Background Alcohol is a major risk factor for the global burden of disease and injury. By 2020 injuries are predicted to be the third leading cause of death and disability worldwide.
Aim To ensure alcohol-related policies, plans and practices are informed by the best available evidence.
Method Alcohol Healthwatch undertook a comprehensive review of published literature on alcohol's role in injuries (unintentional and intentional), and the effectiveness of interventions to reduce the burden of alcohol-related injuries.
Results Alcohol-attributed injuries (intentional and unintentional) account for almost half of all alcohol-attributable deaths worldwide. In New Zealand more than 50% of deaths and 70% years of life lost each year are due to alcohol-related injuries. There is a clear dose-response relationship between alcohol consumption and injuries. Risk of an injury is almost 3 times greater when alcohol is consumed. We found that alcohol is a significant risk factor in a range of unintentional injuries including falls, fire, burns, drowning and near drowning, workplace injuries and poisoning, and intentional injuries including intimate partner violence, sexual violence/assault, child and elder abuse/neglect, suicide and self harm. We also found that there are interventions that can effectively reduce alcohol-related injuries and violence.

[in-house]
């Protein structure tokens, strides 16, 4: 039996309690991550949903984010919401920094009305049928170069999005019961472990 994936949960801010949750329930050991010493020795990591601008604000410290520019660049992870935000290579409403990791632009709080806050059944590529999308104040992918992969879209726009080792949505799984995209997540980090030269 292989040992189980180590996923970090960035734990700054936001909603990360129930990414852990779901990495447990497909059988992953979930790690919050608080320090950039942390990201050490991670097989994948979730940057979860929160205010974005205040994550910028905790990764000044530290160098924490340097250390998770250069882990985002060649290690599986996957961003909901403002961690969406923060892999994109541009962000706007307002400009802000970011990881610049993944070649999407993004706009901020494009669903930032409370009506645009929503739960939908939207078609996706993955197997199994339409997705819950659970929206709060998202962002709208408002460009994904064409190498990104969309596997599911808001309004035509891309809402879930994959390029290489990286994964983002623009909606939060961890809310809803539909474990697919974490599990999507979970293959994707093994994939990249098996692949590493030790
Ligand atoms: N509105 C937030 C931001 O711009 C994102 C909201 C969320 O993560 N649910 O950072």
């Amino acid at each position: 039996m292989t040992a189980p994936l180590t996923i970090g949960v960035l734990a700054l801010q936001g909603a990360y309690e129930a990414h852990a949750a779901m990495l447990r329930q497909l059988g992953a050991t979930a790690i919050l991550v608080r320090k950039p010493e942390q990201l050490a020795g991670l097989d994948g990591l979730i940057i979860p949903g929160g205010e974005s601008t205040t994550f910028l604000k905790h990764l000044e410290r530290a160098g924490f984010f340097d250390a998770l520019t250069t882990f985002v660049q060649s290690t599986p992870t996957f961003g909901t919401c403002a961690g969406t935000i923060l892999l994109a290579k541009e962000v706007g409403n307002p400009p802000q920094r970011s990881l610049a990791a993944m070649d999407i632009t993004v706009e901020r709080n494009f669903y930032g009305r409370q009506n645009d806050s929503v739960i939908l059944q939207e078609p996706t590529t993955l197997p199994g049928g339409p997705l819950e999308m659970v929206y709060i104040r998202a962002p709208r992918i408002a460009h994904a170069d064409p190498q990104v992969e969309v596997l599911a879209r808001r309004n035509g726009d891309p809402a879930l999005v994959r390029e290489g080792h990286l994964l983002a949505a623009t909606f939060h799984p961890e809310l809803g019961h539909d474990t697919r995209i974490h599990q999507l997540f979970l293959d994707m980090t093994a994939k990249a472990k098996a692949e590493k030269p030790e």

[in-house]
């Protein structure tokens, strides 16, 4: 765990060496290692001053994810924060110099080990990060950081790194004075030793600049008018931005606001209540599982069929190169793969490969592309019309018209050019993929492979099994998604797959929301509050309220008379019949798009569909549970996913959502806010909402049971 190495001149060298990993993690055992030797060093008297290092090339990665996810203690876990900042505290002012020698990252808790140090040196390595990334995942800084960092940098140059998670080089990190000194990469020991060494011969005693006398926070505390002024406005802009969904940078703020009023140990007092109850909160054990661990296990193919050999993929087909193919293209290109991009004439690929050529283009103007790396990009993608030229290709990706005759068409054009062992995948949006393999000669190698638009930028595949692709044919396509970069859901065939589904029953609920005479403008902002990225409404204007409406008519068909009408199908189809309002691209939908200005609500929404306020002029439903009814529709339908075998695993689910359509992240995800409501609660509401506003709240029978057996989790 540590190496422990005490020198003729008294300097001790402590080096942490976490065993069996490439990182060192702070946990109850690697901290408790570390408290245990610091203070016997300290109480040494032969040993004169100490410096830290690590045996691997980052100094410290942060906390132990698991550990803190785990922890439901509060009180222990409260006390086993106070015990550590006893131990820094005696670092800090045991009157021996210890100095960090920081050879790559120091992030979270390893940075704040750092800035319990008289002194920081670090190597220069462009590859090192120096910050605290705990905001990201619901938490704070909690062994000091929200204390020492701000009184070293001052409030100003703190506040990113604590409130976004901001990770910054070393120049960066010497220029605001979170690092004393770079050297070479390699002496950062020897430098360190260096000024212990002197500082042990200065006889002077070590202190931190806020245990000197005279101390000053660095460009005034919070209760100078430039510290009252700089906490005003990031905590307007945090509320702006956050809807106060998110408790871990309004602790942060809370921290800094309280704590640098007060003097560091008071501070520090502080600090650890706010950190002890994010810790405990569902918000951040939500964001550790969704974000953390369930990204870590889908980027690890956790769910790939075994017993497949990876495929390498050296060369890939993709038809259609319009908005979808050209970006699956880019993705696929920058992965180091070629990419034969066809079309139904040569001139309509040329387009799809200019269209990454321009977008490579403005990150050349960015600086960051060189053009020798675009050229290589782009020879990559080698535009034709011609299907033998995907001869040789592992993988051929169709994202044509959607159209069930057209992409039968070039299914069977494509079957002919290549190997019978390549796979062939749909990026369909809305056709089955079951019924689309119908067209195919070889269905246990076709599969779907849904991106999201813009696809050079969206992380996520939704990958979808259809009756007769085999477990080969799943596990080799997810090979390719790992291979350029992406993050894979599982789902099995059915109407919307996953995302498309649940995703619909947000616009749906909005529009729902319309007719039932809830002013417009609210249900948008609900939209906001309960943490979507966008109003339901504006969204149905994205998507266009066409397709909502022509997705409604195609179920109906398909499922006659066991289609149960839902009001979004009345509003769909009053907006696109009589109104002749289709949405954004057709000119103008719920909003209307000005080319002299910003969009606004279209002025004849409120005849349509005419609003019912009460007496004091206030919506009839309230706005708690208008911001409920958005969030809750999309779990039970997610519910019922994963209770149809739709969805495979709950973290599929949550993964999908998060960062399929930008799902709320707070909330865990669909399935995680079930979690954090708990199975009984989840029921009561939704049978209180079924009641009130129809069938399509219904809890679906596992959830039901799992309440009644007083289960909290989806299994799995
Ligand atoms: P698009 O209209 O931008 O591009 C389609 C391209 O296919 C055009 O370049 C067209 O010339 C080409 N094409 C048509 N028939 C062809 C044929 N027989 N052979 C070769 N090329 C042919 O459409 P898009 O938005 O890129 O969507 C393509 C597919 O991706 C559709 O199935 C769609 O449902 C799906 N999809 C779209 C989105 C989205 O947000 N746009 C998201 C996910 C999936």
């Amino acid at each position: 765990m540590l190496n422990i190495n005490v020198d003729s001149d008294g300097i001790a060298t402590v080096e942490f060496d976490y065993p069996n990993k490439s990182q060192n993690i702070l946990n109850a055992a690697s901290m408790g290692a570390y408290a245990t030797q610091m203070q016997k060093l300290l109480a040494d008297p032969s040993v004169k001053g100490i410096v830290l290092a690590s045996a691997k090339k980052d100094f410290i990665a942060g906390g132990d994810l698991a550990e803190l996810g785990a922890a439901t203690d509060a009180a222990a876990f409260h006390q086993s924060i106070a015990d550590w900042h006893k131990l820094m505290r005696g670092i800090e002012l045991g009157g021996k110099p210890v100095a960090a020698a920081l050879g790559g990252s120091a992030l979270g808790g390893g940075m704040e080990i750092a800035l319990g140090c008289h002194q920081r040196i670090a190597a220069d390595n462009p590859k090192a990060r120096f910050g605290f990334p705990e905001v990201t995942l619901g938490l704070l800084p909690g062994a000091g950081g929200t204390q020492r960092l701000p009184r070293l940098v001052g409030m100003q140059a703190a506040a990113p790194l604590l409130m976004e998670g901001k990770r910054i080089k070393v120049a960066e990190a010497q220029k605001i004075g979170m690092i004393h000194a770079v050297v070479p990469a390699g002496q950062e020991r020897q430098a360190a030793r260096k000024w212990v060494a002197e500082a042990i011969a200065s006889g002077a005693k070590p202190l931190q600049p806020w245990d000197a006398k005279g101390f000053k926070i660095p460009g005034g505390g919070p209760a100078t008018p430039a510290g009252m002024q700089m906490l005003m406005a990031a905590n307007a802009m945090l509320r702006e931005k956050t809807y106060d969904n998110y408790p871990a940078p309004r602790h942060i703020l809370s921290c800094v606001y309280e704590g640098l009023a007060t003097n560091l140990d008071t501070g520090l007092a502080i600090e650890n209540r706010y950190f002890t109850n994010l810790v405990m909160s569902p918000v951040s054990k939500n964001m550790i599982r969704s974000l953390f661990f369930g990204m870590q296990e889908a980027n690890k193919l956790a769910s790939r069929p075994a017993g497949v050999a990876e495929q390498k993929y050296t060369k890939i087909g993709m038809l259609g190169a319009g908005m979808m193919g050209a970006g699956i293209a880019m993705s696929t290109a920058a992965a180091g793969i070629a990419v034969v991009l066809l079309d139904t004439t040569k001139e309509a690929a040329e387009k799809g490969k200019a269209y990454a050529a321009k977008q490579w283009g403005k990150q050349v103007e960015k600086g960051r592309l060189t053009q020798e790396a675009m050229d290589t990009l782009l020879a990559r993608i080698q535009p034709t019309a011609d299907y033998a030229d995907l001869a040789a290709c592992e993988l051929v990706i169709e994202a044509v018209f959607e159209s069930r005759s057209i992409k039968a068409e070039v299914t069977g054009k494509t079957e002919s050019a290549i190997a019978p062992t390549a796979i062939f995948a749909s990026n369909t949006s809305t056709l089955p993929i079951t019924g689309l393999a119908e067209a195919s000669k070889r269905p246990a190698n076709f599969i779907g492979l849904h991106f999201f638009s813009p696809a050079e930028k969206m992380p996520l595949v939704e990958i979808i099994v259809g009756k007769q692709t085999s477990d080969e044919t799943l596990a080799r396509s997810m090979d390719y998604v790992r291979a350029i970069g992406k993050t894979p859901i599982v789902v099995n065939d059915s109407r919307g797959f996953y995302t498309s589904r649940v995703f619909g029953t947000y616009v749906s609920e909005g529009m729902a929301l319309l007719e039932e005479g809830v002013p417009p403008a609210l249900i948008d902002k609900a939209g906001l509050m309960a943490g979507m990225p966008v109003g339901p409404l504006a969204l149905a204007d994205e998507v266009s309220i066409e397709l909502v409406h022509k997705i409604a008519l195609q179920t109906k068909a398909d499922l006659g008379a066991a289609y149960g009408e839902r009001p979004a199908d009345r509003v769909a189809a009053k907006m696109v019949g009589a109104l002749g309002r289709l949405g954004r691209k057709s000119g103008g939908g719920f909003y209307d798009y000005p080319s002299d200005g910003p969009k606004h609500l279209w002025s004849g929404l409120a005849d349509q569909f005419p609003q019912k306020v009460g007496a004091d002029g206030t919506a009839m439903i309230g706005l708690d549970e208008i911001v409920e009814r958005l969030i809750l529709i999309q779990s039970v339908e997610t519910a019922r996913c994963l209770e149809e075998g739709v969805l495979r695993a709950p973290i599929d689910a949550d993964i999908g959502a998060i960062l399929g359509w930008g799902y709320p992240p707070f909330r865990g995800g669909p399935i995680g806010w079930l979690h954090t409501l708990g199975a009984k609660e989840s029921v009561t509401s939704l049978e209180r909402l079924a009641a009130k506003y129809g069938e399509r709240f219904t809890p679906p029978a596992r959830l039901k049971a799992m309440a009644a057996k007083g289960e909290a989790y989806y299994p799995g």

Significance We will summarise our findings and present a framework for a more effective response to reduce the burden of alcohol-related injuries in New Zealand.
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